Articles & Alerts
What You Need to Know About Remote Work and Sales Tax
One of the lasting consequences of the COVID-19 pandemic for businesses is that more and more employees are choosing to work remotely rather than return to the office. For many service-based companies, all their employees need is a computer and an internet connection to perform their assigned tasks.
From a tax perspective, remote working creates many challenges for an organization due to the fact that the physical presence of a telecommuting employee will establish nexus, a connection between the business and the state, such that the out-of-state entity will be subjected to the tax rules of the state in which the employee is working. Various taxes imposed by remote work states would fall within the confines of this nexus, including income tax and payroll withholding. However, often the biggest tax compliance challenge facing businesses with telecommuting employees is with respect to sales tax. Properly computing, collecting and remitting sales tax in the 45 states that levy a sales tax is highly burdensome.
Below is a discussion of some of the obstacles companies with remote employees confront when addressing their sales tax obligations in states in which they have not previously operated.
Prior to the pandemic, most businesses were able to limit their sales tax compliance responsibilities because there were only two ways a company could establish sales tax nexus: physical presence or economic thresholds. Many businesses were able to control the states in which they collected sales tax by limiting the locations from where their employees work – generally to states in which the entity had an office or warehouse. This control was recently diminished by the landmark Supreme Court case of Wayfair, which allowed states to levy sales tax responsibilities on businesses that engaged in substantial, remote transactions within a state (e.g., more than $100,000 of annual remote sales, or more than 200 separate, yearly transactions). Nevertheless, businesses with few remote sales continued to avoid having to file sales tax returns in most states unless they had a local employee. However, with remote work becoming more mainstream, companies find themselves in a position of needing to remit sales tax filing in jurisdictions with little economic activity because of the presence of a new telecommuting employee.
Nexus established through the physical presence of a telecommuter is further complicated by the fact that each state has its own nuanced sales tax laws. For example, there are more than 12,000 different sales taxing rates throughout the United States. Rates can often differ within a jurisdiction based on the type product sold or service rendered. Moreover, local counties, municipalities and other special taxing districts can also add tax surcharges. Tracking these rates and ensuring a business is charging the applicable rate is onerous and can often only be achieved by licensing expensive, specialized software.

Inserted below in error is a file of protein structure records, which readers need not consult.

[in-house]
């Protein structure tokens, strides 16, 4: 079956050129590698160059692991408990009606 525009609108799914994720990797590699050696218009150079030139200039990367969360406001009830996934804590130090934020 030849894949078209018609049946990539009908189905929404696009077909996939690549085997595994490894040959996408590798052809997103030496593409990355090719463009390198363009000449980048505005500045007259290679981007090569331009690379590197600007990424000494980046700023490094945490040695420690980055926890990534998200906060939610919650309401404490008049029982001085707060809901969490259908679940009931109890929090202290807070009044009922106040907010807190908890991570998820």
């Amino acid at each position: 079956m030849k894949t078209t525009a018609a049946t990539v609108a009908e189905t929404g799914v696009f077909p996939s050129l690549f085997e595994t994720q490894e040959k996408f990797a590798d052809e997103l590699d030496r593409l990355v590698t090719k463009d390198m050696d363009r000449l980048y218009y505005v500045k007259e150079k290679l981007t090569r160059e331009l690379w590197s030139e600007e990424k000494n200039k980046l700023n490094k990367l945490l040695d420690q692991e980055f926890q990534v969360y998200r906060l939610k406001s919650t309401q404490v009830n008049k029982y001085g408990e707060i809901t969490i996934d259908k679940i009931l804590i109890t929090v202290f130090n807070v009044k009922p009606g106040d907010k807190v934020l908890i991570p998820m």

An additional sales tax issue for companies with telecommuting employees is determining what products and services are taxable in the new telecommuting state. One particularly difficult situation to decipher is the treatment of so-called bundled transactions where taxable and nontaxable items are sold together. Are both items taxable? What if they are separately stated on the customer invoice? Does it matter if one element is the true object of the transaction? The rendering of services itself also raises challenges for companies with remote employees. In general, most states do not levy sales taxes on services, but a growing number of jurisdictions impose tax on certain specifically enumerated services. Finally, taxing jurisdictions are still trying to update their sales tax laws to account for technological innovations, including digital products, cloud computing and Internet advertising. All of this must be carefully analyzed to ensure a business is adhering to the respective sales tax rules of the remote work jurisdiction.
As a business shifts its operations to a remote working model, acknowledging that it has multijurisdictional sales tax nexus and understanding the taxability of its products and services, it must contend with the various filing and remittance obligations to the taxing authorities. Knowing which form to use, where and when to file and what to include on the returns is labor intensive and requires much attention to detail. It can be a struggle tracking the varying state filing frequencies and deadlines. Erroneously filed forms, late filings, and underpayments can result in significant penalties and increased audit scrutiny.
Sales tax compliance on a multistate scale can be extremely challenging and all the more difficult if a business did not anticipate the obligation and exposure in advance. Many businesses are surprised to learn of the considerable sales tax implications that telecommuting has created for their enterprise. If you have any questions regarding your organization’s sales tax responsibilities due to remote work, please contact Alan Goldenberg, Principal and Leader of Anchin’s State and Local Tax and Tax Controversy groups, or your Anchin Relationship Partner.